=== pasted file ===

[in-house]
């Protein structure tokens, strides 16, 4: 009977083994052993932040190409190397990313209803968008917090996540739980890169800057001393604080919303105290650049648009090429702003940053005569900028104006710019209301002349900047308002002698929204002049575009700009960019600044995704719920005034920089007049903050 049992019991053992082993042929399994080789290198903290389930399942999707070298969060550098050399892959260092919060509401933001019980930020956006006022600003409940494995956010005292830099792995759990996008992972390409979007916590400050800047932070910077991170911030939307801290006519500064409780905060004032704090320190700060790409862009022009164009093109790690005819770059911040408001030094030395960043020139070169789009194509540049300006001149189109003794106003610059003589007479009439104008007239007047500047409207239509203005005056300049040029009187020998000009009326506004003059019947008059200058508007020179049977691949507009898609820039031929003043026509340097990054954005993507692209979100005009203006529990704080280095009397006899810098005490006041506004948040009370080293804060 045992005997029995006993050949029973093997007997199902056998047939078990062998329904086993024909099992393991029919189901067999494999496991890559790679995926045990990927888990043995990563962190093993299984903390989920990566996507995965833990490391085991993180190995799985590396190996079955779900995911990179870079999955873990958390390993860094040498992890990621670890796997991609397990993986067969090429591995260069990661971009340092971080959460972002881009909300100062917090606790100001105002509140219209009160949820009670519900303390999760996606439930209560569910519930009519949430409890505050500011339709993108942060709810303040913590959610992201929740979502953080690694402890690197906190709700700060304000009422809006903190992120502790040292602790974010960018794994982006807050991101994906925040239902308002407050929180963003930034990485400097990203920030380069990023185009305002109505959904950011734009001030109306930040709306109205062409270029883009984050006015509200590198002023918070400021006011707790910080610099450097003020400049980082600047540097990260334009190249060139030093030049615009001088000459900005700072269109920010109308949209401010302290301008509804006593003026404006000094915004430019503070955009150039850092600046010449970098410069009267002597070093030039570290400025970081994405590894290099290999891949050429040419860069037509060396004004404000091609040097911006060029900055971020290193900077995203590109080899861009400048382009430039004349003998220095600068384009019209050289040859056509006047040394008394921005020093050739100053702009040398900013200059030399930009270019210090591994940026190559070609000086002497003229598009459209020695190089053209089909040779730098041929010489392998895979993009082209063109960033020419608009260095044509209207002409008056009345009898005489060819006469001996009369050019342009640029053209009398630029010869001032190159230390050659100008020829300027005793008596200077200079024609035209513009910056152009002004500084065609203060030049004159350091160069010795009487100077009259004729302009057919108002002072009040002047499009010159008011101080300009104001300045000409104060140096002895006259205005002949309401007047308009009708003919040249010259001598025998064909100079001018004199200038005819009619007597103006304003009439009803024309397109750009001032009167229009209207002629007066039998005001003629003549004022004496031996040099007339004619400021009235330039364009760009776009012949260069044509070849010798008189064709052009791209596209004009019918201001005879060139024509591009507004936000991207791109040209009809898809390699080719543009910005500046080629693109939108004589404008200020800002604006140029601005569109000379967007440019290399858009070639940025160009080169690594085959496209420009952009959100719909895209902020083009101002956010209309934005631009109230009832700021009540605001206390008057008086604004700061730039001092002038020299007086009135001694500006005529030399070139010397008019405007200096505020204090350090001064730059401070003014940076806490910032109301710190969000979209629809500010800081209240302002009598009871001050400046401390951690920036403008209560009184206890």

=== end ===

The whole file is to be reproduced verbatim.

[in-house]
């Protein structure tokens, strides 16, 4: 009977083994052993932040190409190397990313209803968008917090996540739980890169800057001393604080919303105290650049648009090429702003940053005569900028104006710019209301002349900047308002002698929204002049575009700009960019600044995704719920005034920089007049903050 049992019991053992082993042929399994080789290198903290389930399942999707070298969060550098050399892959260092919060509401933001019980930020956006006022600003409940494995956010005292830099792995759990996008992972390409979007916590400050800047932070910077991170911030939307801290006519500064409780905060004032704090320190700060790409862009022009164009093109790690005819770059911040408001030094030395960043020139070169789009194509540049300006001149189109003794106003610059003589007479009439104008007239007047500047409207239509203005005056300049040029009187020998000009009326506004003059019947008059200058508007020179049977691949507009898609820039031929003043026509340097990054954005993507692209979100005009203006529990704080280095009397006899810098005490006041506004948040009370080293804060 045992005997029995006993050949029973093997007997199902056998047939078990062998329904086993024909099992393991029919189901067999494999496991890559790679995926045990990927888990043995990563962190093993299984903390989920990566996507995965833990490391085991993180190995799985590396190996079955779900995911990179870079999955873990958390390993860094040498992890990621670890796997991609397990993986067969090429591995260069990661971009340092971080959460972002881009909300100062917090606790100001105002509140219209009160949820009670519900303390999760996606439930209560569910519930009519949430409890505050500011339709993108942060709810303040913590959610992201929740979502953080690694402890690197906190709700700060304000009422809006903190992120502790040292602790974010960018794994982006807050991101994906925040239902308002407050929180963003930034990485400097990203920030380069990023185009305002109505959904950011734009001030109306930040709306109205062409270029883009984050006015509200590198002023918070400021006011707790910080610099450097003020400049980082600047540097990260334009190249060139030093030049615009001088000459900005700072269109920010109308949209401010302290301008509804006593003026404006000094915004430019503070955009150039850092600046010449970098410069009267002597070093030039570290400025970081994405590894290099290999891949050429040419860069037509060396004004404000091609040097911006060029900055971020290193900077995203590109080899861009400048382009430039004349003998220095600068384009019209050289040859056509006047040394008394921005020093050739100053702009040398900013200059030399930009270019210090591994940026190559070609000086002497003229598009459209020695190089053209089909040779730098041929010489392998895979993009082209063109960033020419608009260095044509209207002409008056009345009898005489060819006469001996009369050019342009640029053209009398630029010869001032190159230390050659100008020829300027005793008596200077200079024609035209513009910056152009002004500084065609203060030049004159350091160069010795009487100077009259004729302009057919108002002072009040002047499009010159008011101080300009104001300045000409104060140096002895006259205005002949309401007047308009009708003919040249010259001598025998064909100079001018004199200038005819009619007597103006304003009439009803024309397109750009001032009167229009209207002629007066039998005001003629003549004022004496031996040099007339004619400021009235330039364009760009776009012949260069044509070849010798008189064709052009791209596209004009019918201001005879060139024509591009507004936000991207791109040209009809898809390699080719543009910005500046080629693109939108004589404008200020800002604006140029601005569109000379967007440019290399858009070639940025160009080169690594085959496209420009952009959100719909895209902020083009101002956010209309934005631009109230009832700021009540605001206390008057008086604004700061730039001092002038020299007086009135001694500006005529030399070139010397008019405007200096505020204090350090001064730059401070003014940076806490910032109301710190969000979209629809500010800081209240302002009598009871001050400046401390951690920036403008209560009184206890």